From backpacking New Zealand to pursuing a career in UX.

My Year in Review

January 1st, 2018 — I rolled off my air pad, unzipped the door to my two-person tent and groggily poured some water to start the morning coffee routine. After igniting my portable stove, the second tent six feet away began to move, a signal that Cameron was awake. I added more water to my cooking pot, enough for two cups of coffee. As we ate breakfast, the campground discussion turned to what was next in the day’s itinerary:

  1. Explore the trails and canyons surrounding nearby Arrowtown
  2. Find cell service to wish our friends back home a happy new year
  3. Drive north through Mt. Aspiring National Park
  4. Resupply on ramen (after splitting the last pack the previous night)
  5. Don’t run out of gas.

Within 15 minutes we had packed everything we owned into our hatchback and hit the road.

The Kawarau River, Central Otago, New Zealand

New Zealand offers a unique experience for travelers. Within two hours, you can drive from arid, high country desert, to temperate coastal rainforests, to snowcapped alpine mountains. Perfect for two dirtbags who don’t mind eating canned tuna every night in exchange for an outdoor playground. Four months we spent covering every inch of the north and south islands, working part-time gigs when the cash was running low. This entailed camping out on the side of a vineyard for a few weeks, waking up at dawn to tend to vines before the March harvest. The Otago wine region is reminiscent of parts of Wyoming and Montana, carved out by ancient glaciers that left behind an arid, high desert — perfect for growing grapes.

I knew that with my temporary visa, I could keep up this lifestyle for a year at most. So what’s next?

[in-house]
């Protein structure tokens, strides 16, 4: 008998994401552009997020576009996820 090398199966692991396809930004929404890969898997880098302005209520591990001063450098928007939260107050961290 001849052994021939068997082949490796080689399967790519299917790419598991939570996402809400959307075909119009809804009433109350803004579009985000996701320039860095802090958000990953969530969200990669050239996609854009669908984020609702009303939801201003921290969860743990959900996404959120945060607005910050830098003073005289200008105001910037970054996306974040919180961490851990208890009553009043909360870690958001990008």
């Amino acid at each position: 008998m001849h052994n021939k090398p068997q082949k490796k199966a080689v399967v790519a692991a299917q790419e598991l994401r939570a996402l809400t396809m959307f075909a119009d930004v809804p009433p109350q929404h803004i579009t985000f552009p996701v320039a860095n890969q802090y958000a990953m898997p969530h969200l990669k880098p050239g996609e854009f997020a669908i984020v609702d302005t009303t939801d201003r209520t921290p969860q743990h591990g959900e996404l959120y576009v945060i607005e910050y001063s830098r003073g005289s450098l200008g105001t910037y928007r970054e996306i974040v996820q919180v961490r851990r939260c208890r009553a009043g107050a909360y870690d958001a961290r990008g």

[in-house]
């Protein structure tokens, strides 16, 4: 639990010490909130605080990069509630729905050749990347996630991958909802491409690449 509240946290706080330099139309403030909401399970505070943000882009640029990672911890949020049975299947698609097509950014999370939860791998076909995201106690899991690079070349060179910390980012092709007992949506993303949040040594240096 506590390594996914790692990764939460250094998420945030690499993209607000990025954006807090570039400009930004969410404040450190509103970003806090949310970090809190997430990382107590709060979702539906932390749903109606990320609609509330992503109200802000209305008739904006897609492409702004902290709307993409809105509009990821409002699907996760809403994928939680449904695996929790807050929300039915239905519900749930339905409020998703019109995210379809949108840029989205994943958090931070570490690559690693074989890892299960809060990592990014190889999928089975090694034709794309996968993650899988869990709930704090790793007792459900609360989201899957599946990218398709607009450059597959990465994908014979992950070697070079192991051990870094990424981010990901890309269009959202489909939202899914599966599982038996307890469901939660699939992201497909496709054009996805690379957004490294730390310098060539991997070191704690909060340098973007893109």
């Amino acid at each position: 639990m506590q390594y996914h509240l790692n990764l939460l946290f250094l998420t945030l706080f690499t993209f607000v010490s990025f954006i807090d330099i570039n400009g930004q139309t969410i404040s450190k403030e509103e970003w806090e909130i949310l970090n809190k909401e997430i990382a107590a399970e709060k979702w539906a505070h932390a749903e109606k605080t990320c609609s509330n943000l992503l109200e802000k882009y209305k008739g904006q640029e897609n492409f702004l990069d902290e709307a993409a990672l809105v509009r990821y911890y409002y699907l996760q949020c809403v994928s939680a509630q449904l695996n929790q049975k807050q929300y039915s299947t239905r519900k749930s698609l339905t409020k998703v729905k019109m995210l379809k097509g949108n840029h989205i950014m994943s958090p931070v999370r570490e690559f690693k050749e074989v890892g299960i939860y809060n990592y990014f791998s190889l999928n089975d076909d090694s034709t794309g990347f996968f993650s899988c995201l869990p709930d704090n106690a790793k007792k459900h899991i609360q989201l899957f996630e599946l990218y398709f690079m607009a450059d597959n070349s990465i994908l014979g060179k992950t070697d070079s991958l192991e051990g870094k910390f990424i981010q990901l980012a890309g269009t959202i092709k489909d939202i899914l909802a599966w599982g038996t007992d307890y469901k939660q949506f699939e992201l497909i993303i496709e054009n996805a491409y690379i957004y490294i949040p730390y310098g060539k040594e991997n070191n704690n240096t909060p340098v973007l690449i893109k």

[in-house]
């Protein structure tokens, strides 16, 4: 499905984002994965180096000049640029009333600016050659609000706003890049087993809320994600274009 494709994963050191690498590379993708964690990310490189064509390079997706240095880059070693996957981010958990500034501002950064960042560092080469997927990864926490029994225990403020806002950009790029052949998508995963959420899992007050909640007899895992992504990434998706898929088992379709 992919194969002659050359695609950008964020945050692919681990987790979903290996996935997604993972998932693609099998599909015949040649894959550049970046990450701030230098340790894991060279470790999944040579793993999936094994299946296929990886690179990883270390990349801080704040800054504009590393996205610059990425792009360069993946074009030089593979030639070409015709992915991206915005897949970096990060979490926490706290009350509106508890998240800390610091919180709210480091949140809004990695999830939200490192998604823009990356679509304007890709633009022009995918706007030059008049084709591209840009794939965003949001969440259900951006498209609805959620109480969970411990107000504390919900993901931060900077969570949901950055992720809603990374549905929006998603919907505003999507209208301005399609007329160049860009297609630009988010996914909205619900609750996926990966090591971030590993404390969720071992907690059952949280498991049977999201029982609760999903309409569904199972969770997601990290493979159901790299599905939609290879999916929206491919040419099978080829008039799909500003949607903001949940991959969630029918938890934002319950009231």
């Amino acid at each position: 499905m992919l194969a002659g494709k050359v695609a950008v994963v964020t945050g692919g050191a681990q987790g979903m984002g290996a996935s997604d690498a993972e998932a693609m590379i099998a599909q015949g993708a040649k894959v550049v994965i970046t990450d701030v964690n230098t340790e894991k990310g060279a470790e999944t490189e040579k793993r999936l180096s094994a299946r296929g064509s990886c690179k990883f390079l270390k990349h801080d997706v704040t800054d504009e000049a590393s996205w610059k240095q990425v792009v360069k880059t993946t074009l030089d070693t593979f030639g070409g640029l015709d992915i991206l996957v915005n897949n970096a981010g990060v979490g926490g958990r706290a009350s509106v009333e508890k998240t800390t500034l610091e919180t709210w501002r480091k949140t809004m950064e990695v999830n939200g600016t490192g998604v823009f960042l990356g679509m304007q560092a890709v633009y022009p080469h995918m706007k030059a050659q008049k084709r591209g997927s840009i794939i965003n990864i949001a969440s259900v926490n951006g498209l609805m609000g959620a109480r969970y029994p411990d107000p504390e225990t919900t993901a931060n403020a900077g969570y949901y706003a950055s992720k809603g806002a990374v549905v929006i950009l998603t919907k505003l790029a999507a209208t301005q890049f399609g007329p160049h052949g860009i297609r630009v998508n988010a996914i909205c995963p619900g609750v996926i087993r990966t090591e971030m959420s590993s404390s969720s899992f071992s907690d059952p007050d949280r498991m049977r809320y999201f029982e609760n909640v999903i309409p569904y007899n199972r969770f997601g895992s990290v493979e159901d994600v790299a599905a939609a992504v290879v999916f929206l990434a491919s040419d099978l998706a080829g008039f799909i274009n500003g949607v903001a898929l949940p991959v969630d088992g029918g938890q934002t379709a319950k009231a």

Admittedly, I had no idea. Under the surface there was an intolerable itch to do something different. Change it up. Pivot. Quit the dirtbag life for a minute and rejoin society with a little more depth and understanding than when I left it three years ago to travel abroad.

So, I came home early. I picked up a part-time gig at a startup brewery to prevent idle hands, and began throwing darts at the wall. I’ve just now completed a 10-week course in user experience design. I was still getting up at dawn, but this time to commute two hours by bus into D.C. I’ve traded in my tent for the generosity of friends and their couches. I underwent four client-based projects, honed my ability to use various software tools, and absorbed everything I could about UX.

“A human being should be able to change a diaper, plan an invasion, butcher a hog, conn a ship, design a building, write a sonnet, balance accounts, build a wall, set a bone, comfort the dying, take orders, give orders, cooperate, act alone, solve equations, analyze a new problem, pitch manure, program a computer, cook a tasty meal, fight efficiently, die gallantly. Specialization is for insects.” — Robert A. Heinlein.

While UX roles are shifting to become more specialized, our understanding and perception of users does not need to be. Human behavior isn’t determined from a two week sprint, as much as a three day layover in Reykjavik doesn’t enlighten a traveler on best whaling practices in Iceland. Research requires ongoing, prolonged observation that subdues the user interview sound bite, and asks what is best for society as a whole.

My introduction to UX was brief but robust. With it comes the new challenge of finding work in a competitive and growing field. Instead of shouting into the void, my new focus has turned to helping those understand that my background, while unorthodox, is a credible strength.

Building on past experiences, UX merged my preexisting perspectives with the design process:

Prototyping unconventional ideas first was evident when I needed to create a curriculum for my 3rd grade students in Thailand (we learned about gravitational force by making homemade spaceships that held egg-astronauts and throwing them off the roof.)

Advocating for less was exemplified by exploring New Zealand, a country the size of California, yet 30 percent is dedicated to national parks.

Patience was a value best learned while spending 22 hours in the international terminal in Beijing.

Going into 2019, I must ask myself the same anticipatory question I started on — What’s next?

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